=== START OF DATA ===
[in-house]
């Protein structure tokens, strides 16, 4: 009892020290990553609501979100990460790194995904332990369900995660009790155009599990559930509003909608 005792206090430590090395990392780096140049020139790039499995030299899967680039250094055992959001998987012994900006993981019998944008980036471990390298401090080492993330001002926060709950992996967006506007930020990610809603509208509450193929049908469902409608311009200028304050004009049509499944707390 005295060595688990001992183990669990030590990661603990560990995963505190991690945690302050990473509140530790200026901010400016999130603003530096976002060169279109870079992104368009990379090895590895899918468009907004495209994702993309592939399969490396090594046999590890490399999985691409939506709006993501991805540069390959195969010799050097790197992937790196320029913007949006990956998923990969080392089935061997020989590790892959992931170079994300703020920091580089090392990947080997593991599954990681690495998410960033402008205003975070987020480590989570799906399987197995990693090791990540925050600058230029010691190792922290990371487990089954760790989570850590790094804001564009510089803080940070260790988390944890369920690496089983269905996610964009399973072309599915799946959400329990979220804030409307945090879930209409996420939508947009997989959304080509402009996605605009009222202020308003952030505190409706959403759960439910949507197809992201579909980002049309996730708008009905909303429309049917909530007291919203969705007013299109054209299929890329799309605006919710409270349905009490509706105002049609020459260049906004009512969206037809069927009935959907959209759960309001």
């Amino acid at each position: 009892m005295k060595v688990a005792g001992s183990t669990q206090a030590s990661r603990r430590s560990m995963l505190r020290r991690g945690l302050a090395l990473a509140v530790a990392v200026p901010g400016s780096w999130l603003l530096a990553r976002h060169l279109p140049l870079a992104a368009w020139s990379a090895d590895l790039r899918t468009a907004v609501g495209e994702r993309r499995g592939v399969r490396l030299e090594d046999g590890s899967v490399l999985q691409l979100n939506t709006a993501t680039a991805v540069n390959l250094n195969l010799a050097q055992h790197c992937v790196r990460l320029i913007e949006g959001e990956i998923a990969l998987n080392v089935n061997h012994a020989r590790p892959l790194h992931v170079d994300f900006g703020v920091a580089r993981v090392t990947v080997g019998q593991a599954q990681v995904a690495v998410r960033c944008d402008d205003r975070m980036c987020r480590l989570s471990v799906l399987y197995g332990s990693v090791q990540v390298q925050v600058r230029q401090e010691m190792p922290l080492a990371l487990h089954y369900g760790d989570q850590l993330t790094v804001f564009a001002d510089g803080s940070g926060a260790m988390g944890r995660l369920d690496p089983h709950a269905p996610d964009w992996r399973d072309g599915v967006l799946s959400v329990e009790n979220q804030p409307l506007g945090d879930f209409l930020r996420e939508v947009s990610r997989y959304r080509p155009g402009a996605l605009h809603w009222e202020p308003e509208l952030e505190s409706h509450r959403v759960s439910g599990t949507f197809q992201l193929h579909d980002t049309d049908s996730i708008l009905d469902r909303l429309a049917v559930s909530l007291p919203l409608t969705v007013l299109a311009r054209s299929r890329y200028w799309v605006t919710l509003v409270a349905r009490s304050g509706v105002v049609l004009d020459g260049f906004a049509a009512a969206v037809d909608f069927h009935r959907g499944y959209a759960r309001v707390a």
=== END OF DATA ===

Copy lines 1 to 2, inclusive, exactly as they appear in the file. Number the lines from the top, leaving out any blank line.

[in-house]
């Protein structure tokens, strides 16, 4: 009892020290990553609501979100990460790194995904332990369900995660009790155009599990559930509003909608 005792206090430590090395990392780096140049020139790039499995030299899967680039250094055992959001998987012994900006993981019998944008980036471990390298401090080492993330001002926060709950992996967006506007930020990610809603509208509450193929049908469902409608311009200028304050004009049509499944707390 005295060595688990001992183990669990030590990661603990560990995963505190991690945690302050990473509140530790200026901010400016999130603003530096976002060169279109870079992104368009990379090895590895899918468009907004495209994702993309592939399969490396090594046999590890490399999985691409939506709006993501991805540069390959195969010799050097790197992937790196320029913007949006990956998923990969080392089935061997020989590790892959992931170079994300703020920091580089090392990947080997593991599954990681690495998410960033402008205003975070987020480590989570799906399987197995990693090791990540925050600058230029010691190792922290990371487990089954760790989570850590790094804001564009510089803080940070260790988390944890369920690496089983269905996610964009399973072309599915799946959400329990979220804030409307945090879930209409996420939508947009997989959304080509402009996605605009009222202020308003952030505190409706959403759960439910949507197809992201579909980002049309996730708008009905909303429309049917909530007291919203969705007013299109054209299929890329799309605006919710409270349905009490509706105002049609020459260049906004009512969206037809069927009935959907959209759960309001």